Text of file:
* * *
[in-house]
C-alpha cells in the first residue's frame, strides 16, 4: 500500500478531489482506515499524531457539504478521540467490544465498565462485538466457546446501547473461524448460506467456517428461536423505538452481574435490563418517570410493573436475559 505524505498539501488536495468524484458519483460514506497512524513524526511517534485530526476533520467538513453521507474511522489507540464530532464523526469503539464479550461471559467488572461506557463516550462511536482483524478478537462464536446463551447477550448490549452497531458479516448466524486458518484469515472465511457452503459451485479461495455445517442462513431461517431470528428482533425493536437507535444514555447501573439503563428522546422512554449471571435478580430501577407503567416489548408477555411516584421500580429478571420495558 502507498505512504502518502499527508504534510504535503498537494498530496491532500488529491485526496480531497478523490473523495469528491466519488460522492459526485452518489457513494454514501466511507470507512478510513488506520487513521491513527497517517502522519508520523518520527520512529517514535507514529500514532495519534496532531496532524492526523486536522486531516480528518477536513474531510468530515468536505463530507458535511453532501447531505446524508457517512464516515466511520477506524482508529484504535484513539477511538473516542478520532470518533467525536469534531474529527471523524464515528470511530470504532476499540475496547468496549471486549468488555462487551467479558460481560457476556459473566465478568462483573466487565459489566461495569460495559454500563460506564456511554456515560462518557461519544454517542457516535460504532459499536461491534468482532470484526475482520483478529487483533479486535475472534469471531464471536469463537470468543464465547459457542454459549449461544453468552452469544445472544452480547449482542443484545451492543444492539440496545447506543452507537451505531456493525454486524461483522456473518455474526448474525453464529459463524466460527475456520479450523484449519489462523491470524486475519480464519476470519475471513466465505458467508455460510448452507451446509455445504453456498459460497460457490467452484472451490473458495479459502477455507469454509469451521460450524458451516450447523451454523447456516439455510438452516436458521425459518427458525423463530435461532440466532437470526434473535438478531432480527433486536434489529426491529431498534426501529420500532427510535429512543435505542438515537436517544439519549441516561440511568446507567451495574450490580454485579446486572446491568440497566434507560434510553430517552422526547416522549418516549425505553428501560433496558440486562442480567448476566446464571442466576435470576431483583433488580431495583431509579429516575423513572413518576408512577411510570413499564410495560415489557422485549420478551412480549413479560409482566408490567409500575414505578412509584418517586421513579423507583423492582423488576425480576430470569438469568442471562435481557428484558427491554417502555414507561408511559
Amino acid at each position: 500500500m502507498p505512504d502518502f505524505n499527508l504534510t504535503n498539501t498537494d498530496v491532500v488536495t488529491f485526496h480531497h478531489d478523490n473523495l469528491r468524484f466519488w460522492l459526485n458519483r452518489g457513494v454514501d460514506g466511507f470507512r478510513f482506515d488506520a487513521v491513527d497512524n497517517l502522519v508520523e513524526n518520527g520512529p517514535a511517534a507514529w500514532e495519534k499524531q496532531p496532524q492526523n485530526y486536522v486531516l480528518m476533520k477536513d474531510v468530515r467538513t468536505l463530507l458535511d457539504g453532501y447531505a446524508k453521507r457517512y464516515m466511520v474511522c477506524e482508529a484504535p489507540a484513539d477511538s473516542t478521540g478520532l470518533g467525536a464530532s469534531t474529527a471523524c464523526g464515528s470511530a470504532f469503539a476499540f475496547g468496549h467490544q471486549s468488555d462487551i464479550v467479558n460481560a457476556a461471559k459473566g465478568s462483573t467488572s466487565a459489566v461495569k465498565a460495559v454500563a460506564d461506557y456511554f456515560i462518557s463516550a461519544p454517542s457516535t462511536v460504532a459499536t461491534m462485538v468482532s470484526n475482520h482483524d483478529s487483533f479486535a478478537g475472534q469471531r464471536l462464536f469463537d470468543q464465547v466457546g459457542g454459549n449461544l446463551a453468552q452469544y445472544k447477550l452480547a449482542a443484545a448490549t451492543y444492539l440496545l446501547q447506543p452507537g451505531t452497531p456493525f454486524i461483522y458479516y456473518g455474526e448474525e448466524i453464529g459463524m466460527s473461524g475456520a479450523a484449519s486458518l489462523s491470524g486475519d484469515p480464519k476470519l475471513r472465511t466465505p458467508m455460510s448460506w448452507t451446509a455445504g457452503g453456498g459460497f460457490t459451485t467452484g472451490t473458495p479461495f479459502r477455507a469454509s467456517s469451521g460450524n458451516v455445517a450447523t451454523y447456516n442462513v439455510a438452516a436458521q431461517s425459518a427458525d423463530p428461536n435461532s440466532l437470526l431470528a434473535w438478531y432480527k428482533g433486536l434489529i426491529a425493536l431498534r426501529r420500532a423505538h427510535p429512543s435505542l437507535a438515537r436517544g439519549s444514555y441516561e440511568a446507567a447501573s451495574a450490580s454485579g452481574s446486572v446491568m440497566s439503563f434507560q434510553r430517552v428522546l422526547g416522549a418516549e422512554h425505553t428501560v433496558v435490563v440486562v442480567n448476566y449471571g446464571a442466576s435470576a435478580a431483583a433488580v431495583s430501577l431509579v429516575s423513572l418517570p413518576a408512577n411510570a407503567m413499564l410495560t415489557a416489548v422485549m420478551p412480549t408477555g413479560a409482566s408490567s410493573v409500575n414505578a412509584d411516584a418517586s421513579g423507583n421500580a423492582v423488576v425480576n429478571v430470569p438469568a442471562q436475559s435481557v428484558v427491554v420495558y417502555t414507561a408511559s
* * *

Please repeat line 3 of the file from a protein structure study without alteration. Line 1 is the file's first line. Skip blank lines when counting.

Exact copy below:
Amino acid at each position: 500500500m502507498p505512504d502518502f505524505n499527508l504534510t504535503n498539501t498537494d498530496v491532500v488536495t488529491f485526496h480531497h478531489d478523490n473523495l469528491r468524484f466519488w460522492l459526485n458519483r452518489g457513494v454514501d460514506g466511507f470507512r478510513f482506515d488506520a487513521v491513527d497512524n497517517l502522519v508520523e513524526n518520527g520512529p517514535a511517534a507514529w500514532e495519534k499524531q496532531p496532524q492526523n485530526y486536522v486531516l480528518m476533520k477536513d474531510v468530515r467538513t468536505l463530507l458535511d457539504g453532501y447531505a446524508k453521507r457517512y464516515m466511520v474511522c477506524e482508529a484504535p489507540a484513539d477511538s473516542t478521540g478520532l470518533g467525536a464530532s469534531t474529527a471523524c464523526g464515528s470511530a470504532f469503539a476499540f475496547g468496549h467490544q471486549s468488555d462487551i464479550v467479558n460481560a457476556a461471559k459473566g465478568s462483573t467488572s466487565a459489566v461495569k465498565a460495559v454500563a460506564d461506557y456511554f456515560i462518557s463516550a461519544p454517542s457516535t462511536v460504532a459499536t461491534m462485538v468482532s470484526n475482520h482483524d483478529s487483533f479486535a478478537g475472534q469471531r464471536l462464536f469463537d470468543q464465547v466457546g459457542g454459549n449461544l446463551a453468552q452469544y445472544k447477550l452480547a449482542a443484545a448490549t451492543y444492539l440496545l446501547q447506543p452507537g451505531t452497531p456493525f454486524i461483522y458479516y456473518g455474526e448474525e448466524i453464529g459463524m466460527s473461524g475456520a479450523a484449519s486458518l489462523s491470524g486475519d484469515p480464519k476470519l475471513r472465511t466465505p458467508m455460510s448460506w448452507t451446509a455445504g457452503g453456498g459460497f460457490t459451485t467452484g472451490t473458495p479461495f479459502r477455507a469454509s467456517s469451521g460450524n458451516v455445517a450447523t451454523y447456516n442462513v439455510a438452516a436458521q431461517s425459518a427458525d423463530p428461536n435461532s440466532l437470526l431470528a434473535w438478531y432480527k428482533g433486536l434489529i426491529a425493536l431498534r426501529r420500532a423505538h427510535p429512543s435505542l437507535a438515537r436517544g439519549s444514555y441516561e440511568a446507567a447501573s451495574a450490580s454485579g452481574s446486572v446491568m440497566s439503563f434507560q434510553r430517552v428522546l422526547g416522549a418516549e422512554h425505553t428501560v433496558v435490563v440486562v442480567n448476566y449471571g446464571a442466576s435470576a435478580a431483583a433488580v431495583s430501577l431509579v429516575s423513572l418517570p413518576a408512577n411510570a407503567m413499564l410495560t415489557a416489548v422485549m420478551p412480549t408477555g413479560a409482566s408490567s410493573v409500575n414505578a412509584d411516584a418517586s421513579g423507583n421500580a423492582v423488576v425480576n429478571v430470569p438469568a442471562q436475559s435481557v428484558v427491554v420495558y417502555t414507561a408511559s